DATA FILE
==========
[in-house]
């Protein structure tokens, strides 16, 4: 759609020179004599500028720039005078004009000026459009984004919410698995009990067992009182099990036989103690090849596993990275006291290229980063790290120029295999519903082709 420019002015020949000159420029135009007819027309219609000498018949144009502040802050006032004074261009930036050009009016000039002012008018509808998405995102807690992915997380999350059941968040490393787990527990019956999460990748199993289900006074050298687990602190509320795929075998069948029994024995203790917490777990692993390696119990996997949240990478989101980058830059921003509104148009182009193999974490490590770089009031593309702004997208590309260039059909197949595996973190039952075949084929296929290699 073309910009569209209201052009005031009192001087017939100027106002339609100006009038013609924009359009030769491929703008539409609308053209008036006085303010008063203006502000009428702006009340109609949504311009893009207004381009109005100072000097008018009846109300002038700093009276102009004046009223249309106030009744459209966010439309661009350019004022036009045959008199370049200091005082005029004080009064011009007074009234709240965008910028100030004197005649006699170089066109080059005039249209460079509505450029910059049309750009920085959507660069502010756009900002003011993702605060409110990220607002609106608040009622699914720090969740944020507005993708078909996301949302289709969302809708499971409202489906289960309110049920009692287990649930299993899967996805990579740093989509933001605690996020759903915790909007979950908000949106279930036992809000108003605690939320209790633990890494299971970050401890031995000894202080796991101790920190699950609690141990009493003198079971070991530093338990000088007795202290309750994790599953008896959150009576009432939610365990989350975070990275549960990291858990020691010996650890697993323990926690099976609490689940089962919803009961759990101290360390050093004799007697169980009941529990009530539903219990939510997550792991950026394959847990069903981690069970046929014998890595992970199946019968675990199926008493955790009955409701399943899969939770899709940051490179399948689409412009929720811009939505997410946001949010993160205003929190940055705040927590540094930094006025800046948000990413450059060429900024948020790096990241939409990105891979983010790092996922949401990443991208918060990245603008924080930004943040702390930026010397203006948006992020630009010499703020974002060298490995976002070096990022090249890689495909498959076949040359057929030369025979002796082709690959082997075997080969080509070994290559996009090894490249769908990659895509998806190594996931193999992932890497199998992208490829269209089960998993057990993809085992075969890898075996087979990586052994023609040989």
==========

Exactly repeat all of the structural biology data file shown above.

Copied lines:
[in-house]
């Protein structure tokens, strides 16, 4: 759609020179004599500028720039005078004009000026459009984004919410698995009990067992009182099990036989103690090849596993990275006291290229980063790290120029295999519903082709 420019002015020949000159420029135009007819027309219609000498018949144009502040802050006032004074261009930036050009009016000039002012008018509808998405995102807690992915997380999350059941968040490393787990527990019956999460990748199993289900006074050298687990602190509320795929075998069948029994024995203790917490777990692993390696119990996997949240990478989101980058830059921003509104148009182009193999974490490590770089009031593309702004997208590309260039059909197949595996973190039952075949084929296929290699 073309910009569209209201052009005031009192001087017939100027106002339609100006009038013609924009359009030769491929703008539409609308053209008036006085303010008063203006502000009428702006009340109609949504311009893009207004381009109005100072000097008018009846109300002038700093009276102009004046009223249309106030009744459209966010439309661009350019004022036009045959008199370049200091005082005029004080009064011009007074009234709240965008910028100030004197005649006699170089066109080059005039249209460079509505450029910059049309750009920085959507660069502010756009900002003011993702605060409110990220607002609106608040009622699914720090969740944020507005993708078909996301949302289709969302809708499971409202489906289960309110049920009692287990649930299993899967996805990579740093989509933001605690996020759903915790909007979950908000949106279930036992809000108003605690939320209790633990890494299971970050401890031995000894202080796991101790920190699950609690141990009493003198079971070991530093338990000088007795202290309750994790599953008896959150009576009432939610365990989350975070990275549960990291858990020691010996650890697993323990926690099976609490689940089962919803009961759990101290360390050093004799007697169980009941529990009530539903219990939510997550792991950026394959847990069903981690069970046929014998890595992970199946019968675990199926008493955790009955409701399943899969939770899709940051490179399948689409412009929720811009939505997410946001949010993160205003929190940055705040927590540094930094006025800046948000990413450059060429900024948020790096990241939409990105891979983010790092996922949401990443991208918060990245603008924080930004943040702390930026010397203006948006992020630009010499703020974002060298490995976002070096990022090249890689495909498959076949040359057929030369025979002796082709690959082997075997080969080509070994290559996009090894490249769908990659895509998806190594996931193999992932890497199998992208490829269209089960998993057990993809085992075969890898075996087979990586052994023609040989």